Jump to ContentJump to Main Navigation
Schools and the Politics of Religion and Diversity in the Republic of IrelandSeparate But Equal?$
Users without a subscription are not able to see the full content.

Karin Fischer

Print publication date: 2016

Print ISBN-13: 9780719091964

Published to Manchester Scholarship Online: January 2017

DOI: 10.7228/manchester/9780719091964.001.0001

Show Summary Details
Page of

PRINTED FROM MANCHESTER SCHOLARSHIP ONLINE (www.manchester.universitypressscholarship.com). (c) Copyright Manchester University Press, 2019. All Rights Reserved. An individual user may print out a PDF of a single chapter of a monograph in MSO for personal use.date: 23 October 2019

Rights, segregation and discrimination

Rights, segregation and discrimination

Chapter:
6 Rights, segregation and discrimination
Source:
Schools and the Politics of Religion and Diversity in the Republic of Ireland
Author(s):

Karin Fischer

Publisher:
Manchester University Press
DOI:10.7228/manchester/9780719091964.003.0007

Chapter 6 discusses current structural trends in the education system from the perspective of inclusion, civic and social equality, looking at the diversification of school types and the involvement of private interests and their consequences in terms of school segregation, continuing discrimination and the issue of democratic legitimacy in the whole system. Until now the Irish State has worked to preserve legal forms of discrimination through exemptions to equality legislation, ultimately subordinating the rights of all individual members of the school community to those of particular groups (mainly religious bodies) acting as private patrons, with the exception of the Education and Training Boards. The human rights of children, including the right to freedom of conscience, have been ignored by the Irish State, despite calls from various United Nations Committees and from local groups to eliminate all discrimination in admission policies and within schools. Competing understandings of the notion of community (cultural/religious vs local) along with the market-based idea of parental choice, have contributed to maintaining school segregation along religious, social and even indirectly ‘racial’ lines, going against the idea of a local common school for all children upheld notably by the Irish National Teachers’ Organisation.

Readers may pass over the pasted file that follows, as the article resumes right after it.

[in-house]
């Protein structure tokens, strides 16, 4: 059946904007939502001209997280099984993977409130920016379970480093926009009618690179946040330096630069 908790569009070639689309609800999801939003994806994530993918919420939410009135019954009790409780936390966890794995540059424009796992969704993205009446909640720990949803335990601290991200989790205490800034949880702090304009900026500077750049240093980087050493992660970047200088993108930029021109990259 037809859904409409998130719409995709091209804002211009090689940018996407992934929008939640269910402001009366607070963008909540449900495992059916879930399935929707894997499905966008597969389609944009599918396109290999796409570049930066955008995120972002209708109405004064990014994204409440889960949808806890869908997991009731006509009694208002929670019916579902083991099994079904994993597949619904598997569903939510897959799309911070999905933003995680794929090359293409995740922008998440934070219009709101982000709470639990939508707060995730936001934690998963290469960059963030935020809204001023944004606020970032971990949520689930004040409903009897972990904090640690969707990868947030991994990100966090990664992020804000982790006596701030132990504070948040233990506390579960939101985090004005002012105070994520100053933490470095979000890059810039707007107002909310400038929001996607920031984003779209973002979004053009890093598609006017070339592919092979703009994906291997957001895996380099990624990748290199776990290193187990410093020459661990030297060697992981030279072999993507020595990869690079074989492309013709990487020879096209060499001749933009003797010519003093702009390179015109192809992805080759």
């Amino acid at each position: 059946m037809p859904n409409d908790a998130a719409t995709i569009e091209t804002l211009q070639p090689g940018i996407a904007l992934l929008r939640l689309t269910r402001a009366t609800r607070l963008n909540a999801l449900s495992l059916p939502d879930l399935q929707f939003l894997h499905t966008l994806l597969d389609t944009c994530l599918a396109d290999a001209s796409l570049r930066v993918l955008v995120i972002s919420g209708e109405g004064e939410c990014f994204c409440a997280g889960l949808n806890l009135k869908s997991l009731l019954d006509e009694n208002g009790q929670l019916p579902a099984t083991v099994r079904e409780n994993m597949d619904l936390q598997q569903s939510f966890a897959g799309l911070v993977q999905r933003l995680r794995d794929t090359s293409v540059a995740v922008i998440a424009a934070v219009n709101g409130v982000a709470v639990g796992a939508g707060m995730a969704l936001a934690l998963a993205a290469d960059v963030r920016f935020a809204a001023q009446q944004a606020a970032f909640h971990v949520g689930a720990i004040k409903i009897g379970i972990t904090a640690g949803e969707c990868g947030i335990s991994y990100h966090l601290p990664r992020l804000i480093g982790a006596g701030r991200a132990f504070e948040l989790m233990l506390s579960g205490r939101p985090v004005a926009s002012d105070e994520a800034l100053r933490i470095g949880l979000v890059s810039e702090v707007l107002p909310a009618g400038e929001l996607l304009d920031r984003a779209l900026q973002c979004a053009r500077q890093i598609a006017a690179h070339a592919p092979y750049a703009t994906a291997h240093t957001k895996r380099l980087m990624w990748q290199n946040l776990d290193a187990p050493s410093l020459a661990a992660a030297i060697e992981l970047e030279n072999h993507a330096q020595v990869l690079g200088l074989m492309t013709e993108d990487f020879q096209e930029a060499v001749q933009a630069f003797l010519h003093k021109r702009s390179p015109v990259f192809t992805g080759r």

Keywords:   Private interests, School segregation, Legal discrimination, Admission policy, Children’s rights, Freedom of conscience, Parental choice, Community, Common school

Manchester Scholarship Online requires a subscription or purchase to access the full text of books within the service. Public users can however freely search the site and view the abstracts and keywords for each book and chapter.

Please, subscribe or login to access full text content.

If you think you should have access to this title, please contact your librarian.

To troubleshoot, please check our FAQs, and if you can't find the answer there, please contact us.